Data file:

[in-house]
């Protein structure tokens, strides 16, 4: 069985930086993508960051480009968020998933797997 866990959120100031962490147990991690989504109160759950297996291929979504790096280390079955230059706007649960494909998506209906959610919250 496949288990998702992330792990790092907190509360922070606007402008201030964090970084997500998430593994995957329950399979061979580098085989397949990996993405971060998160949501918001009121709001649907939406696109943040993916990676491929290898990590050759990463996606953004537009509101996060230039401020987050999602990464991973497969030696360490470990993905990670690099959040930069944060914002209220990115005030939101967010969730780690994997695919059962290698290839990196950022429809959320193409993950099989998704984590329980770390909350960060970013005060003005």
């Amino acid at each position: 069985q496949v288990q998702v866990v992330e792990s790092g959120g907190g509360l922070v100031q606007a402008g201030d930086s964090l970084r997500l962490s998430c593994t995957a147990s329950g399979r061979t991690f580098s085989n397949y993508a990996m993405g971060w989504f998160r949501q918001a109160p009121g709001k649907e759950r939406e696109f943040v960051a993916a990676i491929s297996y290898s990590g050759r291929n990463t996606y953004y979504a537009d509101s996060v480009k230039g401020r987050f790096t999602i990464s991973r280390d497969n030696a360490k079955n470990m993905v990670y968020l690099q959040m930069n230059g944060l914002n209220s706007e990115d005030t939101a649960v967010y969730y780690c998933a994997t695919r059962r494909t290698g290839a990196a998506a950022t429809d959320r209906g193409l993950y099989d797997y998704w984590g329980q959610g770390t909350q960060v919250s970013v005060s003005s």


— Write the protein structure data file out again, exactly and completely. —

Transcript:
[in-house]
């Protein structure tokens, strides 16, 4: 069985930086993508960051480009968020998933797997 866990959120100031962490147990991690989504109160759950297996291929979504790096280390079955230059706007649960494909998506209906959610919250 496949288990998702992330792990790092907190509360922070606007402008201030964090970084997500998430593994995957329950399979061979580098085989397949990996993405971060998160949501918001009121709001649907939406696109943040993916990676491929290898990590050759990463996606953004537009509101996060230039401020987050999602990464991973497969030696360490470990993905990670690099959040930069944060914002209220990115005030939101967010969730780690994997695919059962290698290839990196950022429809959320193409993950099989998704984590329980770390909350960060970013005060003005």
């Amino acid at each position: 069985q496949v288990q998702v866990v992330e792990s790092g959120g907190g509360l922070v100031q606007a402008g201030d930086s964090l970084r997500l962490s998430c593994t995957a147990s329950g399979r061979t991690f580098s085989n397949y993508a990996m993405g971060w989504f998160r949501q918001a109160p009121g709001k649907e759950r939406e696109f943040v960051a993916a990676i491929s297996y290898s990590g050759r291929n990463t996606y953004y979504a537009d509101s996060v480009k230039g401020r987050f790096t999602i990464s991973r280390d497969n030696a360490k079955n470990m993905v990670y968020l690099q959040m930069n230059g944060l914002n209220s706007e990115d005030t939101a649960v967010y969730y780690c998933a994997t695919r059962r494909t290698g290839a990196a998506a950022t429809d959320r209906g193409l993950y099989d797997y998704w984590g329980q959610g770390t909350q960060v919250s970013v005060s003005s």